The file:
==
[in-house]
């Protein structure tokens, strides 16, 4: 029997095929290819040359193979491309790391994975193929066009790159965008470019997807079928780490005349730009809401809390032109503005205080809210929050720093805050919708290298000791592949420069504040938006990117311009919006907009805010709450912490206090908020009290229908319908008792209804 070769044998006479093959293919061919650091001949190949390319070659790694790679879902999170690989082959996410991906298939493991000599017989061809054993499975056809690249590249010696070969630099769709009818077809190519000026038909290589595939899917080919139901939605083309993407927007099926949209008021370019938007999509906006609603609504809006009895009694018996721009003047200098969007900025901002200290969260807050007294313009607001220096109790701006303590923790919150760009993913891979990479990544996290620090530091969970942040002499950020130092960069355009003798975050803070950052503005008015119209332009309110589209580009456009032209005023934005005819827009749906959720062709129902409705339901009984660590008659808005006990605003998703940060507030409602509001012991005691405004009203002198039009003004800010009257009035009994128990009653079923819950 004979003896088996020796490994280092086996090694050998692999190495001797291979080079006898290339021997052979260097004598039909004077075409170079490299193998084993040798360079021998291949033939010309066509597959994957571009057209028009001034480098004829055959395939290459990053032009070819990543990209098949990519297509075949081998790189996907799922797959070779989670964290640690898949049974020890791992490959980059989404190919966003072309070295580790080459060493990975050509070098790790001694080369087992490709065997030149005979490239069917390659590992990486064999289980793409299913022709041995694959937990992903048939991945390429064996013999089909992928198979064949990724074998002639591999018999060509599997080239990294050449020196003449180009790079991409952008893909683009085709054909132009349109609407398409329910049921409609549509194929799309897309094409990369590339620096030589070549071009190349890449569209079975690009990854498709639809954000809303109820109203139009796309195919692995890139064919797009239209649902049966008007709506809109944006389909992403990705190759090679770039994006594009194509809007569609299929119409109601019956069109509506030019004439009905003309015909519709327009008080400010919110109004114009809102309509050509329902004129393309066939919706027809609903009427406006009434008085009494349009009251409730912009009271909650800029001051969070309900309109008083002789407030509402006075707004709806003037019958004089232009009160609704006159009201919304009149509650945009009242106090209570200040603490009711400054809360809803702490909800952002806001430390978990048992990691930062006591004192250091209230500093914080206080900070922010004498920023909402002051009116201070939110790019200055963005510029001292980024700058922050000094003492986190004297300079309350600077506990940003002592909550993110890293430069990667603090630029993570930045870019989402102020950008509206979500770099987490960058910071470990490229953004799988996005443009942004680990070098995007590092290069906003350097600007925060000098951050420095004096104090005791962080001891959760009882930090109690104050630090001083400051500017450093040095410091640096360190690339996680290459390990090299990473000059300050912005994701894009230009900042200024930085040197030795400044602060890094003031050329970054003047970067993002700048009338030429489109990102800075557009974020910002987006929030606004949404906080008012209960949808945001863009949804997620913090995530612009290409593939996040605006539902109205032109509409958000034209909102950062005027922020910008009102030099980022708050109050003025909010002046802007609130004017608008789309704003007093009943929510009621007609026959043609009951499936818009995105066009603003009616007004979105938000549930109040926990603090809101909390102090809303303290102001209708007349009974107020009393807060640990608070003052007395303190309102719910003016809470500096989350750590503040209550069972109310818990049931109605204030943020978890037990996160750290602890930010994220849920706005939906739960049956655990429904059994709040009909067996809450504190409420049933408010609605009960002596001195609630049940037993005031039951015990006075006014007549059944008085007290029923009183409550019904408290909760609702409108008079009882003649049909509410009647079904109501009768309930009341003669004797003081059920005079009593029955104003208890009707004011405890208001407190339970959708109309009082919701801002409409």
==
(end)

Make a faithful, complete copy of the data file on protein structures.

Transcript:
[in-house]
């Protein structure tokens, strides 16, 4: 029997095929290819040359193979491309790391994975193929066009790159965008470019997807079928780490005349730009809401809390032109503005205080809210929050720093805050919708290298000791592949420069504040938006990117311009919006907009805010709450912490206090908020009290229908319908008792209804 070769044998006479093959293919061919650091001949190949390319070659790694790679879902999170690989082959996410991906298939493991000599017989061809054993499975056809690249590249010696070969630099769709009818077809190519000026038909290589595939899917080919139901939605083309993407927007099926949209008021370019938007999509906006609603609504809006009895009694018996721009003047200098969007900025901002200290969260807050007294313009607001220096109790701006303590923790919150760009993913891979990479990544996290620090530091969970942040002499950020130092960069355009003798975050803070950052503005008015119209332009309110589209580009456009032209005023934005005819827009749906959720062709129902409705339901009984660590008659808005006990605003998703940060507030409602509001012991005691405004009203002198039009003004800010009257009035009994128990009653079923819950 004979003896088996020796490994280092086996090694050998692999190495001797291979080079006898290339021997052979260097004598039909004077075409170079490299193998084993040798360079021998291949033939010309066509597959994957571009057209028009001034480098004829055959395939290459990053032009070819990543990209098949990519297509075949081998790189996907799922797959070779989670964290640690898949049974020890791992490959980059989404190919966003072309070295580790080459060493990975050509070098790790001694080369087992490709065997030149005979490239069917390659590992990486064999289980793409299913022709041995694959937990992903048939991945390429064996013999089909992928198979064949990724074998002639591999018999060509599997080239990294050449020196003449180009790079991409952008893909683009085709054909132009349109609407398409329910049921409609549509194929799309897309094409990369590339620096030589070549071009190349890449569209079975690009990854498709639809954000809303109820109203139009796309195919692995890139064919797009239209649902049966008007709506809109944006389909992403990705190759090679770039994006594009194509809007569609299929119409109601019956069109509506030019004439009905003309015909519709327009008080400010919110109004114009809102309509050509329902004129393309066939919706027809609903009427406006009434008085009494349009009251409730912009009271909650800029001051969070309900309109008083002789407030509402006075707004709806003037019958004089232009009160609704006159009201919304009149509650945009009242106090209570200040603490009711400054809360809803702490909800952002806001430390978990048992990691930062006591004192250091209230500093914080206080900070922010004498920023909402002051009116201070939110790019200055963005510029001292980024700058922050000094003492986190004297300079309350600077506990940003002592909550993110890293430069990667603090630029993570930045870019989402102020950008509206979500770099987490960058910071470990490229953004799988996005443009942004680990070098995007590092290069906003350097600007925060000098951050420095004096104090005791962080001891959760009882930090109690104050630090001083400051500017450093040095410091640096360190690339996680290459390990090299990473000059300050912005994701894009230009900042200024930085040197030795400044602060890094003031050329970054003047970067993002700048009338030429489109990102800075557009974020910002987006929030606004949404906080008012209960949808945001863009949804997620913090995530612009290409593939996040605006539902109205032109509409958000034209909102950062005027922020910008009102030099980022708050109050003025909010002046802007609130004017608008789309704003007093009943929510009621007609026959043609009951499936818009995105066009603003009616007004979105938000549930109040926990603090809101909390102090809303303290102001209708007349009974107020009393807060640990608070003052007395303190309102719910003016809470500096989350750590503040209550069972109310818990049931109605204030943020978890037990996160750290602890930010994220849920706005939906739960049956655990429904059994709040009909067996809450504190409420049933408010609605009960002596001195609630049940037993005031039951015990006075006014007549059944008085007290029923009183409550019904408290909760609702409108008079009882003649049909509410009647079904109501009768309930009341003669004797003081059920005079009593029955104003208890009707004011405890208001407190339970959708109309009082919701801002409409």